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Theatre in Review: Tennessee Williams 1982 (The Playhouse Creatures Theatre Company/Walkerspace)

Ford Ausion. Photo: Antonis Achilleos.

Tennessee Williams 1982 consists of two one-act plays. In one, the protagonist is a homeless woman, covered in filthy, stinking horse skins, who speaks several animal languages; the second features a crippled young man who gets around the attic to which he is confined by grasping at a series of hooks affixed to the ceiling -- that is, when he isn't being anally raped by the teenage boy who lives downstairs.

Welcome to the final flickering moments in the sunset of a great writer's career; 1982 was the last full year of Williams' life, a time when he had been abandoned by audiences, critics, friends, and lovers. Once a violent young talent who reset the agenda of American drama, he was now, to the world, a played-out, strung-out has-been. Major revivals of his early successes still rolled out with monotonous regularity, but they must have provided the coldest of comfort during the two decades in which one new work after another was dismissed as stilted, derivative, even incoherent. As his biographer, John Lahr, notes, as early as 1962 Williams was expressing his envy of writers such as Beckett, Pinter, and Albee, who were taking the theatre in directions that lay far beyond his vision.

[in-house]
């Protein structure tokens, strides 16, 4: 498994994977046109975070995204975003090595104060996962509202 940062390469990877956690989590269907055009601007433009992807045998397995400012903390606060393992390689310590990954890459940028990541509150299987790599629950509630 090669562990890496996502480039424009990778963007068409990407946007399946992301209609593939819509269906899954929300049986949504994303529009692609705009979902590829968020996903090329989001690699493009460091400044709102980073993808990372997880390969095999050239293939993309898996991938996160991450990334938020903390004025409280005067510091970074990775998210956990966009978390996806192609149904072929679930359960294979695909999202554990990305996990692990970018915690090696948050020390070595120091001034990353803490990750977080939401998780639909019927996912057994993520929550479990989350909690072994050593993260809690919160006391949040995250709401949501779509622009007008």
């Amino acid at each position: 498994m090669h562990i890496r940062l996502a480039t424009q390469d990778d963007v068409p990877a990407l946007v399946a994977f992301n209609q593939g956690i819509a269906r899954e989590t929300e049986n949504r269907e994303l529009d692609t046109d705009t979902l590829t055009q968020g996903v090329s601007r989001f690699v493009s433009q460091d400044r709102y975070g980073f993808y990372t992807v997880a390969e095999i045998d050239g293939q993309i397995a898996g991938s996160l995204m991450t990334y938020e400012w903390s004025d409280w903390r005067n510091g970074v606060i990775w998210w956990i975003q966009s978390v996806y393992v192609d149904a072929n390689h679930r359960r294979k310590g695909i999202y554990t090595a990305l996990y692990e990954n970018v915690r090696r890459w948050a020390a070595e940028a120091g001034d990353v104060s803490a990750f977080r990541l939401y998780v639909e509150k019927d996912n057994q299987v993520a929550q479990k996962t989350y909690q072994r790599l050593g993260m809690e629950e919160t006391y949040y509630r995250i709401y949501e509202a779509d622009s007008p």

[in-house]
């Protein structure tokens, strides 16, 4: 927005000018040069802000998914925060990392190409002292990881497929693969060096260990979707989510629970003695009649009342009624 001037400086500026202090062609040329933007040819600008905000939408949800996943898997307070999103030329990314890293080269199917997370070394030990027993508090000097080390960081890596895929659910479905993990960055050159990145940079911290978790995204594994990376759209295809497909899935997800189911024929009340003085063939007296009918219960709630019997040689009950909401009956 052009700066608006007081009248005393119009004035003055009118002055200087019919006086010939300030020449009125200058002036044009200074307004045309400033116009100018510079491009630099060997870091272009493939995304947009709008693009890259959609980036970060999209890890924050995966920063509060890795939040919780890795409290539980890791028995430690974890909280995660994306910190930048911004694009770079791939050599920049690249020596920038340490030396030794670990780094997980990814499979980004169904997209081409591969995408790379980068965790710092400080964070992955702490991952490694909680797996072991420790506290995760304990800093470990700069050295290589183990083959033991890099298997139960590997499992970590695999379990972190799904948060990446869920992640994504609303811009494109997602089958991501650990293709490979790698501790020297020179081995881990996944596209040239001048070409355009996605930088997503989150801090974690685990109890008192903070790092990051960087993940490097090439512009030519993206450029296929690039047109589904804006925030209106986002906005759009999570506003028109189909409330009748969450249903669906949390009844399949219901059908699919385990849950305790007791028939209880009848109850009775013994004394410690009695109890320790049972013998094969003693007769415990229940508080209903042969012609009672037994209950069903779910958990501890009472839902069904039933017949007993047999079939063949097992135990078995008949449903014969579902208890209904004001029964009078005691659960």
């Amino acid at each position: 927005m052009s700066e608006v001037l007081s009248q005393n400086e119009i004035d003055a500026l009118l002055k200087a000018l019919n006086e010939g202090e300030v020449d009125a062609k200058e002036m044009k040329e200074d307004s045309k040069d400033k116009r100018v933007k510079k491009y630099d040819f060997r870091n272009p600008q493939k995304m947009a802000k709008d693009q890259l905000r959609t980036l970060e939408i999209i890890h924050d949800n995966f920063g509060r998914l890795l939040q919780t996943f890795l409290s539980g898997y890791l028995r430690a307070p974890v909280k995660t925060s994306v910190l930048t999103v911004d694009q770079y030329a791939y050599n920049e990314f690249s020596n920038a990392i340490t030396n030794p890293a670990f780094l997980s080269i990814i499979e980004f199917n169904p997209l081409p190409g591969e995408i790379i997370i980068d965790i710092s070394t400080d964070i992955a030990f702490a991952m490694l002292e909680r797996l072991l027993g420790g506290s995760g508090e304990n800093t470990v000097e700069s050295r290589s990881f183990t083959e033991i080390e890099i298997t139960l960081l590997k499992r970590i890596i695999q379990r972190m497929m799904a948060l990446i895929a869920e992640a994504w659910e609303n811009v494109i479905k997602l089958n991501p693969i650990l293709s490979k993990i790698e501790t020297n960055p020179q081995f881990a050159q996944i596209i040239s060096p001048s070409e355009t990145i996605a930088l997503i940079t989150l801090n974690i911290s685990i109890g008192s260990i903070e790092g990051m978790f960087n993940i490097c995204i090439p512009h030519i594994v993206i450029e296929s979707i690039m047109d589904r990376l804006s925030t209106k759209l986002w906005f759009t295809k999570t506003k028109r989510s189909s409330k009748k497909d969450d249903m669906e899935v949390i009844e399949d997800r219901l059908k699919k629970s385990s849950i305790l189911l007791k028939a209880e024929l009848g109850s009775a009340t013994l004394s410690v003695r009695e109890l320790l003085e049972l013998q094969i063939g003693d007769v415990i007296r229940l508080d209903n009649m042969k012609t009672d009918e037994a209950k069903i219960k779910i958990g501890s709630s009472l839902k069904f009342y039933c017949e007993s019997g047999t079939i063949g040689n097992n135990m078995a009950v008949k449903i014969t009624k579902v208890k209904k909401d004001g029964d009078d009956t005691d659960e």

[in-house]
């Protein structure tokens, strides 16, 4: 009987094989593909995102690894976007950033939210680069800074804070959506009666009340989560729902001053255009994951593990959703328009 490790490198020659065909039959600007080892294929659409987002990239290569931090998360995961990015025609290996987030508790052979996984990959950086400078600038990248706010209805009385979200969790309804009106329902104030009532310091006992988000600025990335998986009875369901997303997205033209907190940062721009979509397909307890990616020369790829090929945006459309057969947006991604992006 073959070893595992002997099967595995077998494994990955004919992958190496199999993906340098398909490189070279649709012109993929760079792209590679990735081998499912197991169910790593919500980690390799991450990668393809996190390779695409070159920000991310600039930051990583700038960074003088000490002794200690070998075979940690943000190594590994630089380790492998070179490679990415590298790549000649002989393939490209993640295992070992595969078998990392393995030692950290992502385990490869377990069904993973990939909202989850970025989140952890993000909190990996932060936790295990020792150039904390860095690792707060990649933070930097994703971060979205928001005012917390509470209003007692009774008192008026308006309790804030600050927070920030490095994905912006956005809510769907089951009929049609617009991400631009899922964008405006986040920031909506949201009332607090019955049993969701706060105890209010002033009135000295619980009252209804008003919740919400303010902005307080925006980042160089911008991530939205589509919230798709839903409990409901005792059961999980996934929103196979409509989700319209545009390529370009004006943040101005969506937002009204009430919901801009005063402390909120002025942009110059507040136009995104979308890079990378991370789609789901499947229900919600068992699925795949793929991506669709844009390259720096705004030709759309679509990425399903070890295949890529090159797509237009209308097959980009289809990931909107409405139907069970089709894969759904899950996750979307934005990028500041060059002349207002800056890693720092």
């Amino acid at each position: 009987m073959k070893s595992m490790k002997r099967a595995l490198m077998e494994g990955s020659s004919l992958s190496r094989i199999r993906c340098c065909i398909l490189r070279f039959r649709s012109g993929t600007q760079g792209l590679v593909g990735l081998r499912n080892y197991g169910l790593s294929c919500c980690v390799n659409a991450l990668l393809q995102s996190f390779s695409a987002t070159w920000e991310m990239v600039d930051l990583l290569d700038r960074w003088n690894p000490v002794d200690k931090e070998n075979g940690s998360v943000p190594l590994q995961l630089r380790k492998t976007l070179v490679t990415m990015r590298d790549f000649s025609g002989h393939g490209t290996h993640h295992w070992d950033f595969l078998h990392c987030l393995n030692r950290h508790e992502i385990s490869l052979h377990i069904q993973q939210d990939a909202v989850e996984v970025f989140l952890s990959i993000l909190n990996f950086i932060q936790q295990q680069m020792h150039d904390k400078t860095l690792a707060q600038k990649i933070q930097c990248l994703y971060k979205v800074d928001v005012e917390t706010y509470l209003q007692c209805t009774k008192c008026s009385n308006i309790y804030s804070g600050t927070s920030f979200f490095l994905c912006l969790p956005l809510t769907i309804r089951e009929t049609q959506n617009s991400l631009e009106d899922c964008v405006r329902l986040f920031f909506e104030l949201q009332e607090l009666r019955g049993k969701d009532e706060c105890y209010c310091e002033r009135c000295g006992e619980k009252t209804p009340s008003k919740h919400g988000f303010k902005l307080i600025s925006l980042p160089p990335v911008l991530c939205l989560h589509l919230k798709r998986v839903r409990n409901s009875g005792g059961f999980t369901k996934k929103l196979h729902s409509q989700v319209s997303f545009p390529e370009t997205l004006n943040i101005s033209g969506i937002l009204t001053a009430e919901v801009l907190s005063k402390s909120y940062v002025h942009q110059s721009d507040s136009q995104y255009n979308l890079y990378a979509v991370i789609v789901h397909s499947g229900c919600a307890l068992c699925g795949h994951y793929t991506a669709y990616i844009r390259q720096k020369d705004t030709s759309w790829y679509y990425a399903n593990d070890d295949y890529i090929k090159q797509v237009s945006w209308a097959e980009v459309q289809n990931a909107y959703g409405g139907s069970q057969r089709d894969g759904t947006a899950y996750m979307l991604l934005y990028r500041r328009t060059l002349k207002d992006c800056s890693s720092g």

But, despite the critical scorn, the absence of commercial interest, his crippling loneliness, and deadly addiction to liquor and pills, the playwright returned to his typewriter daily, forging ahead, no matter what. (His watchword was "Avanti!") Following what was to be his final Broadway disaster, Clothes for a Summer Hotel, in 1980, Williams announced that he was abandoning the New York theatre forever, but the threat proved hollow; a year later, he was back with a new work, Something Cloudy, Something Clear. And despite everything, the output during this period was staggering. A program note states, "In the years since his death in 1983, there have been forty-four one-acts and thirteen full-length plays by Tennessee Williams published for the first time."

There's no getting around the fact that virtually everything that we have seen of Williams' late output has been pretty distressing. Still, the search continues, and, as the above quote indicates, there is still plenty of material to sift through. As Walter Kerr wrote in 1977, Williams "has already given us such a substantial body of work that there really is no need to continue demanding that he live up to himself, that he produce more, more, more, and all masterpieces. We could take some casuals and just tuck them into the portfolio, gratefully, as small dividends." If they provide pretty small dividends, these two plays that make up Tennessee Williams 1982 nevertheless give any Williams fan plenty to think about. Each piece is a coherent, if bizarre, piece of work; there is little of the chaos that attended the production of his full-length drama In Masks Outrageous and Austere a few seasons ago. At the same time, each piece is written in a distinct, rather un-Williams-like style. They suggest that he had lost faith in his own voice and was casting about for a new one -- and, perhaps, a way to stay relevant. The title of the first piece, A Recluse and His Guest, sounds like classic Williams but it is a folk fable: "The time of the play is remote and the town in which it is set is far northern," the script says. (The setting seems to be Middle Europe or perhaps Scandinavia.)